Klarinet Archive - Posting 000413.txt from 2002/02
From: "Patricia Alison Smith" <pattiesmith@-----.net>
Subj: [kl] Endurance practice suggestions; was What's a good book to practice rhythms?
Date: Thu, 21 Feb 2002 06:57:36 -0500
Good for you that you are hanging in there. Music is a great stress
reliever and I encourage a lot of my adult friends to pick up an instrument
if they didn't learn one in high school; if they did, I encourage them to
dust off their chops and start again! It does wonders for your nerves.
As to improving your endurance, you might do the same things I am doing now
to get back into shape: (I played 14 years with the U.S. Navy Fleet Bands.
I retired five years ago, and after doing other things, such as being a full
time mom, I now hope to return to school to get courses to certify as a
Registered Music Therapist)
1. First and foremost, make sure you are breathing slowly and deeply. This
will not only ensure a pleasant, deep tone, but it will also relax your
entire body. Additionally, you will find that good air support from deep
breathing that is sustained will keep you from having too pinched an
embouchure. You will end up lasting longer.
2. Don't worry about technique books as such; long tones and slow scales
of every key will surprise you, not only in endurance, but later on, you
will find your fingers will have a memory of their own. Also, you can vary
the scales and play them in patterns. Another plus is that you can learn
your scales by ear - no need to look at them in a book. Slowly, you can
concentrate on your breathing, and your finger placement. And again, this
is much more relaxing, and you will find, you will have more endurance.
3. If the reed you have is giving you a pleasant enough tone, when you are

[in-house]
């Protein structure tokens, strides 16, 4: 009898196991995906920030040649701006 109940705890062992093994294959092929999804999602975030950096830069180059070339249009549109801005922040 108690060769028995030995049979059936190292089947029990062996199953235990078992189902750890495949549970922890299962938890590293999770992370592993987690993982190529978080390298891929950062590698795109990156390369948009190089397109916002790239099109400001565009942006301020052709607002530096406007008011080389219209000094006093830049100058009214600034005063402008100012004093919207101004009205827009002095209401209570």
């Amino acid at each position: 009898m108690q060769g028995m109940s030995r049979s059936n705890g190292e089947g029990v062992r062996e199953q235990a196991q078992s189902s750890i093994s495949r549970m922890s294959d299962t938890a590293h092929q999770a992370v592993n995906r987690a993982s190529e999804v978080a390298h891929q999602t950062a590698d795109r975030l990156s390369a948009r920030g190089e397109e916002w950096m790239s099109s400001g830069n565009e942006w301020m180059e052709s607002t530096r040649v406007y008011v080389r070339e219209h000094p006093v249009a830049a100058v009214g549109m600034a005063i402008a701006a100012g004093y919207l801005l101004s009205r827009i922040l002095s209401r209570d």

playing long tones the length of the horn, chances are it is right for you.
All too often, we clarinetists, amateur and professional, love to play "reed
roulette" in our continual search for the perfect reed. It just ain't so!
I have found that, bar squeakiness or some other dreadful fault that almost
always presents itself the first few playing after a proper break-in period,
most reeds will give you what you want with proper care. I cannot stress
enough to listen when you play long tones and develop your own judgment. As
you listen to yourself, as well as get a good feel for your reeds, you will
find that you have developed a good judgment for what is a good and what is
a bad reed.
4. Just remember, deep breaths - pressing outward all around with the
diaphragm (you already know this). And, I would personally suggest a
smaller angle between mouthpiece and mouth. Some players play at almost a
90º angle! I do not know how on earth they do it. What I find is that if I
am bunching up too much of my bottom lip over my teeth, not only do I get
painful sores, and have too much of an angle, I lose control of my sound,
and it becomes squeaky. What I do is practically flatten my lip against my
bottom teeth, then increase the angle some from there.
Another thing i have tried to lessen the pressure is to play for a few
minutes each day with a double lipped embouchure. Now, my top lip is too
thin to do this for long. However, it does make my facial muscles relax,
and it is a helpful exercise to combat that biting tendency.
Mike, I hope this has not been too much, and I hope I helped some.
Again, good luck and enjoy yourself! You may find yourself playing that
You never know!
Patricia A. Smith